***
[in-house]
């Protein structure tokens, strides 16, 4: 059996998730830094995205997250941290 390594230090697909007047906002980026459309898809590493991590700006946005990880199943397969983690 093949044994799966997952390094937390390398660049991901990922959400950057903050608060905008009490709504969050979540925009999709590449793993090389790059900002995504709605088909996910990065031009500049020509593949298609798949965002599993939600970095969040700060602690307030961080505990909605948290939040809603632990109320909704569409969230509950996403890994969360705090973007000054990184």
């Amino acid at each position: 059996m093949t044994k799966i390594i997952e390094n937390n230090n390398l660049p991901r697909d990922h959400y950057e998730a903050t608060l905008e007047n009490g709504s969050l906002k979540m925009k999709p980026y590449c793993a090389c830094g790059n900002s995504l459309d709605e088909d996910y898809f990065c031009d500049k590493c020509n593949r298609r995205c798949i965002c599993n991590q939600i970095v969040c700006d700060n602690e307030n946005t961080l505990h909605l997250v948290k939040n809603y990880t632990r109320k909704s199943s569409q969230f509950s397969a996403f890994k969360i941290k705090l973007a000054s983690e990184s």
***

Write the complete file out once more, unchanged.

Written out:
[in-house]
């Protein structure tokens, strides 16, 4: 059996998730830094995205997250941290 390594230090697909007047906002980026459309898809590493991590700006946005990880199943397969983690 093949044994799966997952390094937390390398660049991901990922959400950057903050608060905008009490709504969050979540925009999709590449793993090389790059900002995504709605088909996910990065031009500049020509593949298609798949965002599993939600970095969040700060602690307030961080505990909605948290939040809603632990109320909704569409969230509950996403890994969360705090973007000054990184």
């Amino acid at each position: 059996m093949t044994k799966i390594i997952e390094n937390n230090n390398l660049p991901r697909d990922h959400y950057e998730a903050t608060l905008e007047n009490g709504s969050l906002k979540m925009k999709p980026y590449c793993a090389c830094g790059n900002s995504l459309d709605e088909d996910y898809f990065c031009d500049k590493c020509n593949r298609r995205c798949i965002c599993n991590q939600i970095v969040c700006d700060n602690e307030n946005t961080l505990h909605l997250v948290k939040n809603y990880t632990r109320k909704s199943s569409q969230f509950s397969a996403f890994k969360i941290k705090l973007a000054s983690e990184s």